The bleed port 120 is located in the upper right hand portion of the block and is in communicating relationship with a generally conical and larger opening 120a. The conical opening 120a is in a cooperating position with the volume adjustment mechanism so that when the mechanism is threadably backed off, air from the bleed line 1140 may flow relatively unrestricted through the bleed port 120. However, byadvancing the volume adjust mechanism 123, the orifice 120a can be made decreasingly smaller thereby controlling the volume of air that will pass through bleed port 120 and controllably affecting the inflation (or deflation) of the associated bladder 113.
As suggested above, the aspirating thermostat 110 also contains a thermally responsive helically wound bimetallic strip with an outer end valve arm attachment 118 located over the upper end portion of the bleed port 120. The bimetal spring 130 is rigidly affixed to a generally rectangular geared bracket member 131 with the bracket 131 being pivotally attached to the thermostat casing by the boss 132. The thermostat adjustment lever 133 is likewise pivotally attached to the thermostat casing at its upper end portion by the shoulder bolt 134. The spur gear 135 is fixedly attached with respect to the upper end of the temperature adjustment lever and will move therewith. Spur gear 135 engages the teeth 136 in the upper end of the bracket member 131. In this manner, concomitant gear reduction effects the precision adjustment of the thermostatic setting in response to the movement of arm 133.
As further suggested above, the bimetallic valve arm 118 is fastened by screw 137 to the bimetal helical spring 130. This valve arm functions to variably restrict the bleed port orifice 120 in response to the expansion or contraction of the helical bimetal and will facilitate the thermostatic control of the system by ultimately varying the inflation of the bladder 113 in the manner described above. Finally, the generally arcuate slot 138 freely accommodates the presence of boss 132 and is located in the wide portion of the temperature adjustment lever, thereby permitting pivotal movement of lever arm 133 on shoulder bolt 134 with respect to the gear mounting boss 132. The reduction gearing enables the arm 133 to be moved in a relatively large arc while at the same time effecting the positioning of the bimetal valve arm 118 with respect to bleed port 120 in small inch fractional increments.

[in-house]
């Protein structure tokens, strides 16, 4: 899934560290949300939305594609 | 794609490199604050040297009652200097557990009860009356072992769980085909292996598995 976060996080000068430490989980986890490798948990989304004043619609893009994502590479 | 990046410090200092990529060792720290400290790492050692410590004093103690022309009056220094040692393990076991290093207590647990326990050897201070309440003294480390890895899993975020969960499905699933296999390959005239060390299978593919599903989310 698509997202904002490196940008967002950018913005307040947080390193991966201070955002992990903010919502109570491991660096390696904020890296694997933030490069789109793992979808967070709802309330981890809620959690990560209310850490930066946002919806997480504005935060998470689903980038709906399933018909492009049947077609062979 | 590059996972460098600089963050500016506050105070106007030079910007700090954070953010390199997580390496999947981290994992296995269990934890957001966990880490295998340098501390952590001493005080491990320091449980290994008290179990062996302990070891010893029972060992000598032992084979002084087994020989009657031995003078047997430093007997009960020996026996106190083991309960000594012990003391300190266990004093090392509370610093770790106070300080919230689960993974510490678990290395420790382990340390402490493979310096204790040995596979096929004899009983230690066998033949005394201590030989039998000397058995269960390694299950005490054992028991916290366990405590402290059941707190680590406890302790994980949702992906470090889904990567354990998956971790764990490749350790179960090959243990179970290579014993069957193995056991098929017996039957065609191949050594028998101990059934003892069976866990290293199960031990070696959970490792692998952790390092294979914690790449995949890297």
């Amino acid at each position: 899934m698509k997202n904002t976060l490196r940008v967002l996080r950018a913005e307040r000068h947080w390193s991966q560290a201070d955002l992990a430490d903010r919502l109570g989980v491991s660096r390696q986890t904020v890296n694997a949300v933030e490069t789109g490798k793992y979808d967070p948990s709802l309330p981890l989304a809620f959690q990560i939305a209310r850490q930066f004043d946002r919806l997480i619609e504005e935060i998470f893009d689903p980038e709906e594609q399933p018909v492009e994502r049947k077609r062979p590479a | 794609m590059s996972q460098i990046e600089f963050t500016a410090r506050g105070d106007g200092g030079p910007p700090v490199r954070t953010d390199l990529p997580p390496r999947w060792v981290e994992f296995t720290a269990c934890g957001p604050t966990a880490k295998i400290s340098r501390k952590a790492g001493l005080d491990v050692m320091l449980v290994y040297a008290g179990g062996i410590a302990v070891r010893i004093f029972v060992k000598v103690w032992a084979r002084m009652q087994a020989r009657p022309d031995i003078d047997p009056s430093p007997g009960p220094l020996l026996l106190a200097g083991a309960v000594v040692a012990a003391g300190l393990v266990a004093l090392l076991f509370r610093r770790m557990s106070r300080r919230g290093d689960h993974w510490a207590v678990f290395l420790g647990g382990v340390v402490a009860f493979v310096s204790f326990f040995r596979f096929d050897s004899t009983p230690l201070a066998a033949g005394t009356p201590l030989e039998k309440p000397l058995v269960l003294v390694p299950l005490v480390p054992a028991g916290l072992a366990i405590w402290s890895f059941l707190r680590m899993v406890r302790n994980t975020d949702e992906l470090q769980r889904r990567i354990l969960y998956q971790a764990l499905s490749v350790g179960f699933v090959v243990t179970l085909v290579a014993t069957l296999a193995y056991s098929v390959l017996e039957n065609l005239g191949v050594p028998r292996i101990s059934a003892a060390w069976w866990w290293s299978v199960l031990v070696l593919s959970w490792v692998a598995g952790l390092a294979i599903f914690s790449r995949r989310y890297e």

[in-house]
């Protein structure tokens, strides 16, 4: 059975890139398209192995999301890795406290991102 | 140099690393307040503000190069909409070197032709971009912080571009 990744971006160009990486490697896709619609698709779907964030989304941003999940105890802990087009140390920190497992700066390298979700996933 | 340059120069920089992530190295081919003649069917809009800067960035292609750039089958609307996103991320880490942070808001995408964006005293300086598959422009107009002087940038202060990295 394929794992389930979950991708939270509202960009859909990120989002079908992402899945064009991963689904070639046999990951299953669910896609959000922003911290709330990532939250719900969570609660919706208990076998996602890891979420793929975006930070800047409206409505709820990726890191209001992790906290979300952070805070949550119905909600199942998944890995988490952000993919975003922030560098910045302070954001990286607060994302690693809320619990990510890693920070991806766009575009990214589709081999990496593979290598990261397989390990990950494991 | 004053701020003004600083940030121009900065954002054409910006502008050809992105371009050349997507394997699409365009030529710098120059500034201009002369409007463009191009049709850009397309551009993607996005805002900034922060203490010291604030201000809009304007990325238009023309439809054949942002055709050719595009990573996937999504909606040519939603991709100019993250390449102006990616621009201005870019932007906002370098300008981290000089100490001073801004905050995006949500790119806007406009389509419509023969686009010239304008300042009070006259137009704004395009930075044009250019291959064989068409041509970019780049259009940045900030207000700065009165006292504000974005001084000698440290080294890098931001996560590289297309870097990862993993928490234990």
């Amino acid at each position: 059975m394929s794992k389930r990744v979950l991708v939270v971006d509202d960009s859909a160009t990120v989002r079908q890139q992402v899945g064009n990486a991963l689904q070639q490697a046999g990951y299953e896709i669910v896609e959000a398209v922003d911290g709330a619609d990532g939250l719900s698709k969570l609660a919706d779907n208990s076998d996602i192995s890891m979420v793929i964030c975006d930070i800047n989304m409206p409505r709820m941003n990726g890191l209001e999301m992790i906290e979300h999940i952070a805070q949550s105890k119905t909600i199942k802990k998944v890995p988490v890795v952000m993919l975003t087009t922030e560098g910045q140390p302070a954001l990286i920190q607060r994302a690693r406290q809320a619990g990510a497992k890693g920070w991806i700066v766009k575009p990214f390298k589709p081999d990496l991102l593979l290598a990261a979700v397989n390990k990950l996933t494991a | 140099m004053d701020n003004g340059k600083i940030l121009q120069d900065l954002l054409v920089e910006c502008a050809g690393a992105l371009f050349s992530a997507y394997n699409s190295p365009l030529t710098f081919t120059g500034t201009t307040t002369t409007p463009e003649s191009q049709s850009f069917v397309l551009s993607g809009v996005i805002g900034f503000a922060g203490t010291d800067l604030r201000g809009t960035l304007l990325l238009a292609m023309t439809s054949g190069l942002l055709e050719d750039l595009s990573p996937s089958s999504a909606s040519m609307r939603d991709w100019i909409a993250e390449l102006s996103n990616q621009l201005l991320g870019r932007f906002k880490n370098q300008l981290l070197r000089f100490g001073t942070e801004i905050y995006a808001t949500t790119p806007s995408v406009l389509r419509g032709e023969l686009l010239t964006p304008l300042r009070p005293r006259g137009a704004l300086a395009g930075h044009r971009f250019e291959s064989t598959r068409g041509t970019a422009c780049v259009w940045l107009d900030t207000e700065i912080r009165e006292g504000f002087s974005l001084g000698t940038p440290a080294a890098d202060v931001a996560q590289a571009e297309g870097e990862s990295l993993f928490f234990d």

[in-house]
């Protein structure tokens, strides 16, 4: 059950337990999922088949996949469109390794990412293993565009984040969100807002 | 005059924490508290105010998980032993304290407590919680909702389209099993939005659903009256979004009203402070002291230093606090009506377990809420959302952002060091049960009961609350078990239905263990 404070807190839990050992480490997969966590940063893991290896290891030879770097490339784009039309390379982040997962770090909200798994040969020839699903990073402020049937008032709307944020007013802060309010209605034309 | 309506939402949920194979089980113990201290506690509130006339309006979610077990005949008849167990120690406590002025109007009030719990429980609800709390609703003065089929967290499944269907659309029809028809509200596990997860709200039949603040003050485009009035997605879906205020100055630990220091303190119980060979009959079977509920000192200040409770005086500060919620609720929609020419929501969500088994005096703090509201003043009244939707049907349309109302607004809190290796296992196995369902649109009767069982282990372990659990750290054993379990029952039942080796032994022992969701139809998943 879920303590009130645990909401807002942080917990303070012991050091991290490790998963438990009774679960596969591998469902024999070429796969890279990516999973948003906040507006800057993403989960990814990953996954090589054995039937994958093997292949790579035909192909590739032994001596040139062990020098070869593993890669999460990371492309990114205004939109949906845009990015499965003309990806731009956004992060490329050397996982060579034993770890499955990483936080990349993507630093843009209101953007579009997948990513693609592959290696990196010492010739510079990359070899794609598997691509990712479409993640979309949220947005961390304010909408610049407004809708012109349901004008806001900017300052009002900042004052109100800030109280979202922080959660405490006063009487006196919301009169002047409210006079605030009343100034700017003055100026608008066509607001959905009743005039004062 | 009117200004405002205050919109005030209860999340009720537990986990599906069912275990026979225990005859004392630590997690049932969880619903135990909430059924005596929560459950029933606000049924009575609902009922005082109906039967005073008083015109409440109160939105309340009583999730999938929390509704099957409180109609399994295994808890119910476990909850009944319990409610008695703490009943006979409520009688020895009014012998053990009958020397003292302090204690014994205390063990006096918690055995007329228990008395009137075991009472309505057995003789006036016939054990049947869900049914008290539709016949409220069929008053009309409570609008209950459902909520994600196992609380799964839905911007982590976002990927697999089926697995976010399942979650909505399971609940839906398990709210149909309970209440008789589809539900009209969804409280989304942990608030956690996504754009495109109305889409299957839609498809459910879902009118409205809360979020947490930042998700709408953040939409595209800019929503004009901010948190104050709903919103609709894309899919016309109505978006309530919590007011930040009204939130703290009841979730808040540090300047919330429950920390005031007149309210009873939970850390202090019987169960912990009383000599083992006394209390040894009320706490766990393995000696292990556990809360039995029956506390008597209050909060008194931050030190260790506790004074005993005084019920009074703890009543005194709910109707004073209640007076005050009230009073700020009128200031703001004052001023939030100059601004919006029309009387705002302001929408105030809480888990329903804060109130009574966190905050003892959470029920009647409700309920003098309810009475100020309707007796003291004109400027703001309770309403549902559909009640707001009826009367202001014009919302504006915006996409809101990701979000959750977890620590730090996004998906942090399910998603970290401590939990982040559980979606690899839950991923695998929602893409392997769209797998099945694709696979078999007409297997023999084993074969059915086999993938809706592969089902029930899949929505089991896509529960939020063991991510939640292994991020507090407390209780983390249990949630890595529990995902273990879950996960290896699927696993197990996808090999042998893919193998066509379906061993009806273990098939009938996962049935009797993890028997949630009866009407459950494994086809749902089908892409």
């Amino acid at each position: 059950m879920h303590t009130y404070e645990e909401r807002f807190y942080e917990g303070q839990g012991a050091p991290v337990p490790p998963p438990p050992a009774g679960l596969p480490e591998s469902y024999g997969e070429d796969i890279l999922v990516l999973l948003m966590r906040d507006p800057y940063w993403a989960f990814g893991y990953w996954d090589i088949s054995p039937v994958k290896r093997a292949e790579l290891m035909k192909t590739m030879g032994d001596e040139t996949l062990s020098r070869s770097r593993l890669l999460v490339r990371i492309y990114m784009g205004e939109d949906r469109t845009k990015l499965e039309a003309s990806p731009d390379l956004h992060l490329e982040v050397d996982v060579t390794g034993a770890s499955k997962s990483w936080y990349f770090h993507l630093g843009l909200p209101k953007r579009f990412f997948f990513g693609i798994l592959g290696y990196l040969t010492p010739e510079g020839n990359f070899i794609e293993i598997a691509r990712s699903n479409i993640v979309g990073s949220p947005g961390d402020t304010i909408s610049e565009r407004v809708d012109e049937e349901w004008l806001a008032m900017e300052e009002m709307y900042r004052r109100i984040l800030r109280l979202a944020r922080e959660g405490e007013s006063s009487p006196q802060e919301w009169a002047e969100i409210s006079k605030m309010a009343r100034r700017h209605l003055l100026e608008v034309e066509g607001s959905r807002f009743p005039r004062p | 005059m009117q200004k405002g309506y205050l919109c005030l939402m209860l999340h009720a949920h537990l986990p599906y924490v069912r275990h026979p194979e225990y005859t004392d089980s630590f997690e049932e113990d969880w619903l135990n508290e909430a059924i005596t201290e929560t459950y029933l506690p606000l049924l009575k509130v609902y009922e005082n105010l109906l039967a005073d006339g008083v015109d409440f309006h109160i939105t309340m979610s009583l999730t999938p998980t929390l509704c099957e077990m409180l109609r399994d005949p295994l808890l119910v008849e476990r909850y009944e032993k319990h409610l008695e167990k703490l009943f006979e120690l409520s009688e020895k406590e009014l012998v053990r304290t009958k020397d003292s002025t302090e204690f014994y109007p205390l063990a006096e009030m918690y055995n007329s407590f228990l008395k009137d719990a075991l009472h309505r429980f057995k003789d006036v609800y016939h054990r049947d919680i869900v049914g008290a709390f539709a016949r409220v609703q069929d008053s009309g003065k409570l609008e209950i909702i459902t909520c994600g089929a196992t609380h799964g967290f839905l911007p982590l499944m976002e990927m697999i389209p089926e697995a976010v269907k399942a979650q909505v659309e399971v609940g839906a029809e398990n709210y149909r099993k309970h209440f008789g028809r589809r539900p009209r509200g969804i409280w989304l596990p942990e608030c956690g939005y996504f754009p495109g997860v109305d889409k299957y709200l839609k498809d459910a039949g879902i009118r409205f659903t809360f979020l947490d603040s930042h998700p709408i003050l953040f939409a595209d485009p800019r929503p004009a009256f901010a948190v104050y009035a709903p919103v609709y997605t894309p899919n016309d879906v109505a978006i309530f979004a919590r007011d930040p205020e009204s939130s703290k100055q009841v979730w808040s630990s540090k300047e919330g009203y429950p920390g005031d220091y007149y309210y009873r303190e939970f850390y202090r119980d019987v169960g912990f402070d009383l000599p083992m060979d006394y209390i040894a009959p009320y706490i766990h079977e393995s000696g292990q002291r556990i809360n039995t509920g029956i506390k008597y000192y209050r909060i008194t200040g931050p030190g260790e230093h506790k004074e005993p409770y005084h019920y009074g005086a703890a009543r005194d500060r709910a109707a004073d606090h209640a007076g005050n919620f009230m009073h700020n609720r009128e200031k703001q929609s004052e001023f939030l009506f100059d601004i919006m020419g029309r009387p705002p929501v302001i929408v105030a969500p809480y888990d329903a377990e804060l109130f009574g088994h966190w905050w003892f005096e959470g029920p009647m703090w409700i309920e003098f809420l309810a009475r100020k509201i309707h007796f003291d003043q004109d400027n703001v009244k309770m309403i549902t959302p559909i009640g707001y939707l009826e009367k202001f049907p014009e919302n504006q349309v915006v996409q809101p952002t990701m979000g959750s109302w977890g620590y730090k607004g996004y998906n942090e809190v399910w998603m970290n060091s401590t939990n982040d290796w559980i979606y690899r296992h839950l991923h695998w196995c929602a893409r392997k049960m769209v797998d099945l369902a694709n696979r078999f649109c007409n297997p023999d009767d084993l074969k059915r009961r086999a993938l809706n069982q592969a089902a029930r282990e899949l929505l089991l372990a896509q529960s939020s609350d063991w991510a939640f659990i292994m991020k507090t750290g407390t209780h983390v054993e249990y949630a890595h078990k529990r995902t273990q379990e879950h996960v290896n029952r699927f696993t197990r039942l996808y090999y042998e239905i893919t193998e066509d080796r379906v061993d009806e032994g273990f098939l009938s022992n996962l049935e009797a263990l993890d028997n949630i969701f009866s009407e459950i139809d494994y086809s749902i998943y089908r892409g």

From the foregoing, it will be seen that this invention is one well adapted to attain all the ends and objects herein set forth, together with other advantages which are obvious and which are inherent to the structure.-
It will be understood that certain features and subcombinations are of utility and may be employed without reference to other features and subcombinations. This is contemplated by and is within the scope of the claims.
" 6 As many possible embodiments may be made of the invention without departing from the scope thereof, it is to be understood that all matter herein set forth or shown in the accompanying drawings is to be interpreted as illustrative and not in a limiting sense.
Having thus described my invention, 1 claim:
1. An aspirating thermostat for use with an air duct ventilation system, said system having a mechanism for varying the volume of air flow through the duct outlet into the room being temperature conditioned, the improvement comprising:
means defining a passage for exhausting air from said mechanism and terminating in a thermostatically controlled bleed port,
a casing for said thermostat having an inlet and an outlet for accommodating flow of ambient air therethrough, said casing being connected with said passage defining means wherein said bleed port opens inside of said casing,
a thermally responsive valve means mounted inside said casing intermediate said inlet and said outlet thereof and movable toward and away from said bleed port to vary the exhaust of air from said mechanism to thereby control pressure therein, said valve means being movable in response to a change in temperature in the ambient air,
means located within said casing for inducing by aspiration a flow of ambient air through said inlet across said thermally responsive valve means and out said outlet whereby said valve means is positioned and volume of air flow through said duct is varied in relation to the temperature of the ambient air, said inlet and said outlet for said casing being 'in communicating relationship with the room being temperature conditioned by said system thereby creating a continuous flow of room air over said thermally responsive valve means to accurately sense the room air temperature and to vary said air flow volume accordingly and a restrictor member operatively associated with said bleed port and adjustable to control the flow therethrough, said restrictor member being accessible for adjustment exteriorly of said casing to limit the maximum flow rate through said bleed port and thereby limit the maximum quantity of conditioned air discharged into said room. 2. The combination as in claim 1 wherein said casing includes a partition separating said inlet from said outlet and a wall spaced from said partition and cooperating therewith to define a narrow ejector passage within said casing, said ejector passage being operable to create a region of reduced pressure to facilitate in the aspiration of room air over said thermally responsive valve means, said ejector passage being in communicating relationship with both said inlet and said outlet. 3. The combination as in claim 1 including a temperature adjustment lever, means for mounting at least a portion of said temperature adjustment lever interiorly of said casing, and